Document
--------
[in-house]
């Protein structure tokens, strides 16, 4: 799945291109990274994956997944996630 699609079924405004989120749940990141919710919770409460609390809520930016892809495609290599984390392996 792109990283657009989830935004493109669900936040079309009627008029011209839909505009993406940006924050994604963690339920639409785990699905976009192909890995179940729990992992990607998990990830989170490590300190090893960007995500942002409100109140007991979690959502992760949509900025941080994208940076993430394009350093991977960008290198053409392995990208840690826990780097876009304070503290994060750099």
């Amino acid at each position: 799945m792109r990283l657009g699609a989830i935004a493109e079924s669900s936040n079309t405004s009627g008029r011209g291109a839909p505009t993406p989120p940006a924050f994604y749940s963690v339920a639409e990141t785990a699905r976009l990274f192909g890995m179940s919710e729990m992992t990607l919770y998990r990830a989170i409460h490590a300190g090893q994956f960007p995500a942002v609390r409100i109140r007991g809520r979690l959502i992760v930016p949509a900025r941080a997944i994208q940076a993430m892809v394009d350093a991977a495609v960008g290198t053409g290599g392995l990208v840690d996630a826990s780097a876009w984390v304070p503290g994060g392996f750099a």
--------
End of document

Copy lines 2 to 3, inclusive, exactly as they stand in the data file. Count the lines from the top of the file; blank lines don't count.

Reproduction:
């Protein structure tokens, strides 16, 4: 799945291109990274994956997944996630 699609079924405004989120749940990141919710919770409460609390809520930016892809495609290599984390392996 792109990283657009989830935004493109669900936040079309009627008029011209839909505009993406940006924050994604963690339920639409785990699905976009192909890995179940729990992992990607998990990830989170490590300190090893960007995500942002409100109140007991979690959502992760949509900025941080994208940076993430394009350093991977960008290198053409392995990208840690826990780097876009304070503290994060750099």
């Amino acid at each position: 799945m792109r990283l657009g699609a989830i935004a493109e079924s669900s936040n079309t405004s009627g008029r011209g291109a839909p505009t993406p989120p940006a924050f994604y749940s963690v339920a639409e990141t785990a699905r976009l990274f192909g890995m179940s919710e729990m992992t990607l919770y998990r990830a989170i409460h490590a300190g090893q994956f960007p995500a942002v609390r409100i109140r007991g809520r979690l959502i992760v930016p949509a900025r941080a997944i994208q940076a993430m892809v394009d350093a991977a495609v960008g290198t053409g290599g392995l990208v840690d996630a826990s780097a876009w984390v304070p503290g994060g392996f750099a």